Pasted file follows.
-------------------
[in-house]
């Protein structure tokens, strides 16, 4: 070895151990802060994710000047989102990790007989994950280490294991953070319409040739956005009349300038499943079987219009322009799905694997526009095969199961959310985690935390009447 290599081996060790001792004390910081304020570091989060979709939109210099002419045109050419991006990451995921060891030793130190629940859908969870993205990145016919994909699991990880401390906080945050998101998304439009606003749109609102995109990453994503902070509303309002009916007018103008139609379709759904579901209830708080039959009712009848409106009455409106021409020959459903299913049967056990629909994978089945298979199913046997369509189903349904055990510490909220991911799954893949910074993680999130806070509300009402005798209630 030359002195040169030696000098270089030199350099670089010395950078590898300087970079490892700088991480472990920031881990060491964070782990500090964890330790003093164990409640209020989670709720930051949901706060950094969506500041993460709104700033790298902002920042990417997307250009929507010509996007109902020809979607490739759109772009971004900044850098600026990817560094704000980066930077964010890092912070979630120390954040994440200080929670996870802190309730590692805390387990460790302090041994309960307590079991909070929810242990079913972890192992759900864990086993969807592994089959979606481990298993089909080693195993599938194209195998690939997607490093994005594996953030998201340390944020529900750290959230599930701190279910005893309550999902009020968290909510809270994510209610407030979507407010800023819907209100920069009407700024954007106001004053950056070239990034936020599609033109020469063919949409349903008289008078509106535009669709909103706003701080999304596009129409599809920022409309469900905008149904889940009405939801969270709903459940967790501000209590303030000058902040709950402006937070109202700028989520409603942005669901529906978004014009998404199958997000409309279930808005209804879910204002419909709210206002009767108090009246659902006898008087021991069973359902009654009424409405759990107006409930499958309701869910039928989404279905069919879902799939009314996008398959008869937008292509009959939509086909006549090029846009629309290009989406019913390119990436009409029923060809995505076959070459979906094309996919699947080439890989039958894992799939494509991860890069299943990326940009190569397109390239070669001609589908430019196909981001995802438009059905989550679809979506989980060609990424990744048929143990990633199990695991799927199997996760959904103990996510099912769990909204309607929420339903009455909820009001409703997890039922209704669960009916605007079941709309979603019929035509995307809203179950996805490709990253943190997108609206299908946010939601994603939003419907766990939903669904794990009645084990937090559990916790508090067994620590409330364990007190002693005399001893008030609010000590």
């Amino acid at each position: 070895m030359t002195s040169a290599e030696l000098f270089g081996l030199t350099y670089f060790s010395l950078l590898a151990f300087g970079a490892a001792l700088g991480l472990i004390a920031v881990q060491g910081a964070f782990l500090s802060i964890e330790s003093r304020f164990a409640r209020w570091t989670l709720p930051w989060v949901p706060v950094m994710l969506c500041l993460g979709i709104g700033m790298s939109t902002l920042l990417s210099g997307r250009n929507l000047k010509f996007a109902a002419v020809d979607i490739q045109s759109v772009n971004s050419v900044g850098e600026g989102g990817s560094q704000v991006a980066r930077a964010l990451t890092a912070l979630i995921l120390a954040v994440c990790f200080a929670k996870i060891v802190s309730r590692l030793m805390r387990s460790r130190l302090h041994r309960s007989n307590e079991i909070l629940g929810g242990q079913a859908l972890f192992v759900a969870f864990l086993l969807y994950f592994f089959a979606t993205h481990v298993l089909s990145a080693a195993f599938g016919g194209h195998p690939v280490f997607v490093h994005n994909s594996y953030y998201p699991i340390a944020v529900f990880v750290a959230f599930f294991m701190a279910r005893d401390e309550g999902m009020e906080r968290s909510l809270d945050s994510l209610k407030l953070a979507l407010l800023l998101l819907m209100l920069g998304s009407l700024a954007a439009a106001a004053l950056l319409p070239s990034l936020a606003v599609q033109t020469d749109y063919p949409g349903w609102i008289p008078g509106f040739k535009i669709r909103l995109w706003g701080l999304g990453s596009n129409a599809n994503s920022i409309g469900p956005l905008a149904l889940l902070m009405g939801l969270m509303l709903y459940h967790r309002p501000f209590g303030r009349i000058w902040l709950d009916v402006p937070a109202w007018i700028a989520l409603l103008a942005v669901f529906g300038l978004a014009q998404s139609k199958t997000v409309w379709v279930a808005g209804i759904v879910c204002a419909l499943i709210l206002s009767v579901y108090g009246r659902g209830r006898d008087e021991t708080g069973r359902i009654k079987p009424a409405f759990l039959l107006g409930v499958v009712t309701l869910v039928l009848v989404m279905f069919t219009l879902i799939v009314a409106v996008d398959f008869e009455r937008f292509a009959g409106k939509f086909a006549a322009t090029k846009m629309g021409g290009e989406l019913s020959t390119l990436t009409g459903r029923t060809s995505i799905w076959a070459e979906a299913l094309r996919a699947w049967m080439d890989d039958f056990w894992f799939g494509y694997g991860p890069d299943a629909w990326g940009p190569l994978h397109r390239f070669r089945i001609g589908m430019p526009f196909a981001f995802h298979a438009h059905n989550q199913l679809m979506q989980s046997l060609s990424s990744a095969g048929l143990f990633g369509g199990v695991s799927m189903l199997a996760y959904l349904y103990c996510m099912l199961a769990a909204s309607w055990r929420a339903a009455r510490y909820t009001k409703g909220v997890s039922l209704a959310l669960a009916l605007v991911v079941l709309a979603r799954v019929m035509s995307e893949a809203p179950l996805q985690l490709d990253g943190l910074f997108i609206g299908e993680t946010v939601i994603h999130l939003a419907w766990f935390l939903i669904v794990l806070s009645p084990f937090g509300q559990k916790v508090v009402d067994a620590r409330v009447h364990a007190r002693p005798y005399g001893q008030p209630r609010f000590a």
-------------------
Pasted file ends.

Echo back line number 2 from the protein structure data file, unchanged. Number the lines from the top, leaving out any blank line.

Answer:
């Protein structure tokens, strides 16, 4: 070895151990802060994710000047989102990790007989994950280490294991953070319409040739956005009349300038499943079987219009322009799905694997526009095969199961959310985690935390009447 290599081996060790001792004390910081304020570091989060979709939109210099002419045109050419991006990451995921060891030793130190629940859908969870993205990145016919994909699991990880401390906080945050998101998304439009606003749109609102995109990453994503902070509303309002009916007018103008139609379709759904579901209830708080039959009712009848409106009455409106021409020959459903299913049967056990629909994978089945298979199913046997369509189903349904055990510490909220991911799954893949910074993680999130806070509300009402005798209630 030359002195040169030696000098270089030199350099670089010395950078590898300087970079490892700088991480472990920031881990060491964070782990500090964890330790003093164990409640209020989670709720930051949901706060950094969506500041993460709104700033790298902002920042990417997307250009929507010509996007109902020809979607490739759109772009971004900044850098600026990817560094704000980066930077964010890092912070979630120390954040994440200080929670996870802190309730590692805390387990460790302090041994309960307590079991909070929810242990079913972890192992759900864990086993969807592994089959979606481990298993089909080693195993599938194209195998690939997607490093994005594996953030998201340390944020529900750290959230599930701190279910005893309550999902009020968290909510809270994510209610407030979507407010800023819907209100920069009407700024954007106001004053950056070239990034936020599609033109020469063919949409349903008289008078509106535009669709909103706003701080999304596009129409599809920022409309469900905008149904889940009405939801969270709903459940967790501000209590303030000058902040709950402006937070109202700028989520409603942005669901529906978004014009998404199958997000409309279930808005209804879910204002419909709210206002009767108090009246659902006898008087021991069973359902009654009424409405759990107006409930499958309701869910039928989404279905069919879902799939009314996008398959008869937008292509009959939509086909006549090029846009629309290009989406019913390119990436009409029923060809995505076959070459979906094309996919699947080439890989039958894992799939494509991860890069299943990326940009190569397109390239070669001609589908430019196909981001995802438009059905989550679809979506989980060609990424990744048929143990990633199990695991799927199997996760959904103990996510099912769990909204309607929420339903009455909820009001409703997890039922209704669960009916605007079941709309979603019929035509995307809203179950996805490709990253943190997108609206299908946010939601994603939003419907766990939903669904794990009645084990937090559990916790508090067994620590409330364990007190002693005399001893008030609010000590």